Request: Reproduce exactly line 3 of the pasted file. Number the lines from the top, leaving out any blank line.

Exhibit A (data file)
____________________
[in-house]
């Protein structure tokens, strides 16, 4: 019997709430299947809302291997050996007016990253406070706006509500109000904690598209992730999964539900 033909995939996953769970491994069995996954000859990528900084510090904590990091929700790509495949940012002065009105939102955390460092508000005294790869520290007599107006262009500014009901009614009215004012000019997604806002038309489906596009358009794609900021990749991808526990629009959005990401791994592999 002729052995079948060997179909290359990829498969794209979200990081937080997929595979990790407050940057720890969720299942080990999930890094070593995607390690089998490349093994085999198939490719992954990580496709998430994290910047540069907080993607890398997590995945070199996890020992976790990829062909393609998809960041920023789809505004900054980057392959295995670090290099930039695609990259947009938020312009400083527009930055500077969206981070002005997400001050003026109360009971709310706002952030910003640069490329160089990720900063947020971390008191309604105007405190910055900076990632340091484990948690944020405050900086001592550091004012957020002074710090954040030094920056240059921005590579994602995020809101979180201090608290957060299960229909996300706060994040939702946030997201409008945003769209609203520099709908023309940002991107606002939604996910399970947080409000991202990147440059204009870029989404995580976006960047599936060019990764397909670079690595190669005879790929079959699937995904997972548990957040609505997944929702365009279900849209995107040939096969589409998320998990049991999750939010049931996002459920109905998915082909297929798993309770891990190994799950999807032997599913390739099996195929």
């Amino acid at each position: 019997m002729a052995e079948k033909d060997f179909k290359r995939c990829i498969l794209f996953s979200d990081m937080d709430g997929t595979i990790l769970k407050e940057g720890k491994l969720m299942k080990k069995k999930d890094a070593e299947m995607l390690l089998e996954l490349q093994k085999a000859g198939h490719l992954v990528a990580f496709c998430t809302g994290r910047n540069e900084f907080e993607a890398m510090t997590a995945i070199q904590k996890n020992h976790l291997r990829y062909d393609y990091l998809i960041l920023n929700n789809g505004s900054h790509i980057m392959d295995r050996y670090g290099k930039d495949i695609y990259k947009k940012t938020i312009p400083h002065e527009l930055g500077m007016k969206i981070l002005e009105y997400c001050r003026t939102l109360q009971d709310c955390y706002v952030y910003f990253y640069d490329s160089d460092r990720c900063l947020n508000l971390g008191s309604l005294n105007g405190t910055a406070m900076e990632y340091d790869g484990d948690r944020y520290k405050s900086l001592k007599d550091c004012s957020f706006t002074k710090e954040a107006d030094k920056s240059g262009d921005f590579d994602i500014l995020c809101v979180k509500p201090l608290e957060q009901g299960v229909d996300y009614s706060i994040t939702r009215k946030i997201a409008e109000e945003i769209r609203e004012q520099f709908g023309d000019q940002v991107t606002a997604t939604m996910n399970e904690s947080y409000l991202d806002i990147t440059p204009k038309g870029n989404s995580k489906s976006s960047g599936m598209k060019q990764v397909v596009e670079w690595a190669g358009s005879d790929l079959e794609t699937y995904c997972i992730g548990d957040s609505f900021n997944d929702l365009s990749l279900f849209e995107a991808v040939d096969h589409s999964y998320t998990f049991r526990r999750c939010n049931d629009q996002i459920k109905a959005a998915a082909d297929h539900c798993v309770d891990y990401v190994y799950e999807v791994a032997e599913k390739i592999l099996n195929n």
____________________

């Amino acid at each position: 019997m002729a052995e079948k033909d060997f179909k290359r995939c990829i498969l794209f996953s979200d990081m937080d709430g997929t595979i990790l769970k407050e940057g720890k491994l969720m299942k080990k069995k999930d890094a070593e299947m995607l390690l089998e996954l490349q093994k085999a000859g198939h490719l992954v990528a990580f496709c998430t809302g994290r910047n540069e900084f907080e993607a890398m510090t997590a995945i070199q904590k996890n020992h976790l291997r990829y062909d393609y990091l998809i960041l920023n929700n789809g505004s900054h790509i980057m392959d295995r050996y670090g290099k930039d495949i695609y990259k947009k940012t938020i312009p400083h002065e527009l930055g500077m007016k969206i981070l002005e009105y997400c001050r003026t939102l109360q009971d709310c955390y706002v952030y910003f990253y640069d490329s160089d460092r990720c900063l947020n508000l971390g008191s309604l005294n105007g405190t910055a406070m900076e990632y340091d790869g484990d948690r944020y520290k405050s900086l001592k007599d550091c004012s957020f706006t002074k710090e954040a107006d030094k920056s240059g262009d921005f590579d994602i500014l995020c809101v979180k509500p201090l608290e957060q009901g299960v229909d996300y009614s706060i994040t939702r009215k946030i997201a409008e109000e945003i769209r609203e004012q520099f709908g023309d000019q940002v991107t606002a997604t939604m996910n399970e904690s947080y409000l991202d806002i990147t440059p204009k038309g870029n989404s995580k489906s976006s960047g599936m598209k060019q990764v397909v596009e670079w690595a190669g358009s005879d790929l079959e794609t699937y995904c997972i992730g548990d957040s609505f900021n997944d929702l365009s990749l279900f849209e995107a991808v040939d096969h589409s999964y998320t998990f049991r526990r999750c939010n049931d629009q996002i459920k109905a959005a998915a082909d297929h539900c798993v309770d891990y990401v190994y799950e999807v791994a032997e599913k390739i592999l099996n195929n």